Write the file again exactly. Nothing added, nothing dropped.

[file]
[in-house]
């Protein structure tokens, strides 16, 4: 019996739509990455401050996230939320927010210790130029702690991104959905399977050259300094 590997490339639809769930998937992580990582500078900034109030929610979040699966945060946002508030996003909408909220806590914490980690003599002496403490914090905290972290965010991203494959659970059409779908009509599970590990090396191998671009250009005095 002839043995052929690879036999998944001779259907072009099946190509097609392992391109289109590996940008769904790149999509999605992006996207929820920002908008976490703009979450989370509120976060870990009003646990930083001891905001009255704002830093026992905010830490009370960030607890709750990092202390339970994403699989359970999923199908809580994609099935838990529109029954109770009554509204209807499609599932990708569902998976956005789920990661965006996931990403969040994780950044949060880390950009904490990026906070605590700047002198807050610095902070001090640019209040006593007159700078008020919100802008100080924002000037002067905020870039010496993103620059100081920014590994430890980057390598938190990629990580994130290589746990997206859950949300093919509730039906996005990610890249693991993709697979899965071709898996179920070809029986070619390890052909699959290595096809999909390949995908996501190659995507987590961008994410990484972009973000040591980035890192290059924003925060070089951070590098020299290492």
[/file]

[in-house]
């Protein structure tokens, strides 16, 4: 019996739509990455401050996230939320927010210790130029702690991104959905399977050259300094 590997490339639809769930998937992580990582500078900034109030929610979040699966945060946002508030996003909408909220806590914490980690003599002496403490914090905290972290965010991203494959659970059409779908009509599970590990090396191998671009250009005095 002839043995052929690879036999998944001779259907072009099946190509097609392992391109289109590996940008769904790149999509999605992006996207929820920002908008976490703009979450989370509120976060870990009003646990930083001891905001009255704002830093026992905010830490009370960030607890709750990092202390339970994403699989359970999923199908809580994609099935838990529109029954109770009554509204209807499609599932990708569902998976956005789920990661965006996931990403969040994780950044949060880390950009904490990026906070605590700047002198807050610095902070001090640019209040006593007159700078008020919100802008100080924002000037002067905020870039010496993103620059100081920014590994430890980057390598938190990629990580994130290589746990997206859950949300093919509730039906996005990610890249693991993709697979899965071709898996179920070809029986070619390890052909699959290595096809999909390949995908996501190659995507987590961008994410990484972009973000040591980035890192290059924003925060070089951070590098020299290492």